SDGs: NCIA focuses on new energy sources, electric vehicles ecosystem and smart farming - MIDA | Malaysian Investment Development Authority
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SDGs: NCIA focuses on new energy sources, electric vehicles ecosystem and smart farming

SDGs: NCIA focuses on new energy sources, electric vehicles ecosystem and smart farming

14 Nov 2023

The Northern Corridor Implementation Authority (NCIA) aims to fortify its Sustainable Development Goals (SDGs) by focusing on new energy sources — hydrogen and solar; manufacturing, development, and training in the electric vehicles (EV) ecosystem; and investing in smart farming to increase yield and enhance food security in the region.

Its chief executive Mohamad Haris Kader Sultan said NCIA plans to also inculcate a role in reducing net carbon emissions based on the Malaysia Nationally Determined Contributions (NDC) — to reduce 45% emissions by 2030, based on 2005 figures and to comply with environmental, social, and governance (ESG) principles in ensuring good labour conditions, improved working environments and better compensation to employees.

“Our focus is to continue reducing poverty rates and empowering our talent and community through various programmes that encourage development in semi- [and], high-skilled, and entrepreneurial fields. Additionally, we aim to promote sustainable economic growth, as well as full and productive employment opportunities for everyone.”

“Regarding the Northern Corridor Economic Region (NCER) Strategic Development Plan 2021-2025 (SDP), NCIA is currently enhancing the ESG Framework through the NCER SDP Mid-Term Review, to have a clearer vision of how NCIA will contribute to the SDGs. The framework should include a comprehensive roadmap for NCER to align with ESG and SDG,” he told Bernama recently.

Mohamad Haris said in order to achieve successful deployment of SDGs in NCER, the federal government, states (in the corridor) and NCIA Management are committed to the SDGs and their integration into the regions and the organisation’s development strategy.

Other key factors include stakeholder engagement and industry awareness, of which NCIA has engaged with all relevant stakeholders via a few engagement sessions, for example, ESG Awareness Campaign and ESG Essentials for micro, small and medium enterprises (MSMEs).

“This is to get them involved in the process of setting goals and strategies for SDGs and ESG. This effort will be continued in the future to encourage our local and MSMEs to commit to this agenda,” he said.

Partnerships and alliances are important to deploy SDGs in NCER, as NCIA has signed a memorandum of understanding (MOU) with UN Global Compact Network Malaysia and Brunei (UNGCMYB), a corporate sustainability platform, and has become one of UNGCMYB members that allows NCER to collaborate with them in leveraging on their resources and expertise to achieve the SDGs.

“NCIA will also be signing an MOC (Memorandum of Cooperation) with E-idaman to address waste via recycling. This will later be adopted into NCIA’s future projects and programmes,” Mohamad Haris added.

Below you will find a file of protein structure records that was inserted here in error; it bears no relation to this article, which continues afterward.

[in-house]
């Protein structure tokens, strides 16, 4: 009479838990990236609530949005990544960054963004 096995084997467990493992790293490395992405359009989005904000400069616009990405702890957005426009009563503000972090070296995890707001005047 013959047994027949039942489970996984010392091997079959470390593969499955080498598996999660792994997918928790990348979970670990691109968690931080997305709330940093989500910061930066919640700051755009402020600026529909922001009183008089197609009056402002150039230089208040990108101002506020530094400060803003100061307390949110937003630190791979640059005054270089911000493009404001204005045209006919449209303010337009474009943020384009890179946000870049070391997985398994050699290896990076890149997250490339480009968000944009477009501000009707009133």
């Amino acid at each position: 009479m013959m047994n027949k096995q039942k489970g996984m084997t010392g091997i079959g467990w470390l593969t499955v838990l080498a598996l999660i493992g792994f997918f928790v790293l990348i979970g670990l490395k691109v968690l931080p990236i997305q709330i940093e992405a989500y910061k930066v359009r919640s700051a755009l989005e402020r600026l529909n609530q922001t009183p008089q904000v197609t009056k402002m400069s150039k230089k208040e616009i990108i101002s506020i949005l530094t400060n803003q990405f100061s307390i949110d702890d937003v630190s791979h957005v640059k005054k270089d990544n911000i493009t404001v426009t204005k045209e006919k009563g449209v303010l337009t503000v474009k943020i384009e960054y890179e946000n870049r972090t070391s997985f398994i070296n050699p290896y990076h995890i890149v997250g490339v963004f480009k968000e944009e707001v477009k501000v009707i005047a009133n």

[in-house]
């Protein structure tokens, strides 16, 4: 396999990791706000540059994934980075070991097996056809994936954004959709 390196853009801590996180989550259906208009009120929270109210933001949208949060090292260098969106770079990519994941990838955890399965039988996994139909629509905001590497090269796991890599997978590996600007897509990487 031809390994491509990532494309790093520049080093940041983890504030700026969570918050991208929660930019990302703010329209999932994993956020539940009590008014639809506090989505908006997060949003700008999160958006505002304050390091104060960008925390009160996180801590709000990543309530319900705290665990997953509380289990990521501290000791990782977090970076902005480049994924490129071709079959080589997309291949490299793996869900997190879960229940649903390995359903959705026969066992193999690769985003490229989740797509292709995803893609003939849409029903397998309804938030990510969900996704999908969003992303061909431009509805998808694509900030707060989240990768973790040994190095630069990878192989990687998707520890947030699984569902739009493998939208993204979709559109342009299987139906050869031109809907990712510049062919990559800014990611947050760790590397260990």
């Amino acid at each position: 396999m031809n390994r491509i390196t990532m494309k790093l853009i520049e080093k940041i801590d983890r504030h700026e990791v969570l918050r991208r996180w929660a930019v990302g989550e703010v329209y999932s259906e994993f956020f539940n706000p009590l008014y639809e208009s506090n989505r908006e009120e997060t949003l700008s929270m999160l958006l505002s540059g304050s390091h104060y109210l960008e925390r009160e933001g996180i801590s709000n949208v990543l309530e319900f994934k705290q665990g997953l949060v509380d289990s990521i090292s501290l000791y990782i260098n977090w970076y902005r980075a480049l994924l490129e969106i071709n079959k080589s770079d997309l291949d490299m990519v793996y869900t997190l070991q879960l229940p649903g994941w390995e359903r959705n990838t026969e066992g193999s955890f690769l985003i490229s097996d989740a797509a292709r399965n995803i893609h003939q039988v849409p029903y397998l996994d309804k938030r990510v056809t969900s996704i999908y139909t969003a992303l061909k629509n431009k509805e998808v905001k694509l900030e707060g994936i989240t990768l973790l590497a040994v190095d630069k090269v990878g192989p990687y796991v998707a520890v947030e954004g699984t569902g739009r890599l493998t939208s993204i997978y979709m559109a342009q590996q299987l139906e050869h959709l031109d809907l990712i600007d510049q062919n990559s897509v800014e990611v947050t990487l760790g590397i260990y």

He said NCIA is aware and recognises that the challenges and opportunities presented by the SDGs can vary by region and context, of which the regulatory body has efforts to adapt strategies to fit local community and regional conditions.

“Building the capacity of individuals and institutions, as well as increasing awareness and understanding of the SDGs, is essential for their successful deployment. This includes providing training, education and opportunities for knowledge-sharing,” he said, adding that NCIA is working with its strategic partners for this purpose.

On the challenges of achieving the SDGs, Mohamad Haris said that SDGs are complex and multifaceted endeavours.

“[They] requires overcoming various challenges, such as lack of awareness, limited resources, political will, global inequality, monitoring and reporting issues, partnerships, and institutional capacity.

“However, with collective efforts and sustained commitment, these challenges can be addressed, and progress can be made towards a more sustainable and inclusive future,” he said.

Major constraints for NCIA now are the lack of awareness and understanding of the SDGs.

“Some people and organisations do not understand how these goals apply to their specific context. Many people may not be familiar with the SDGs, their targets and the actions needed to achieve them. Raising awareness and educating stakeholders about the SDGs will continue to be an ongoing challenge. However, this will be NCIA’s major target and effort for the next one- to three years,” he added.

Meanwhile, Mohamad Haris said data monitoring is also one of the challenges — to collect accurate, timely and comprehensive data to monitor progress toward the SDGs.

Plus, measuring progress towards the SDGs is crucial for effective implementation and accountability.

However, he said NCER is still in progress, and developing standardised methods for monitoring and reporting progress on the SDGs, especially in data-deficient regions, is a significant challenge.

“(The) Business community, particularly MSMEs in NCER, is currently facing resource constraints and may struggle to allocate sufficient funds and manpower to effectively pursue the SDGs,” he said.

Additionally, challenges come in the form of partnerships and collaboration, as implementing the SDGs requires collaboration among governments, businesses, civil society organisations, and other stakeholders. NCIA will play a key role in NCER, to encourage partnerships,” he added.

Source: Bernama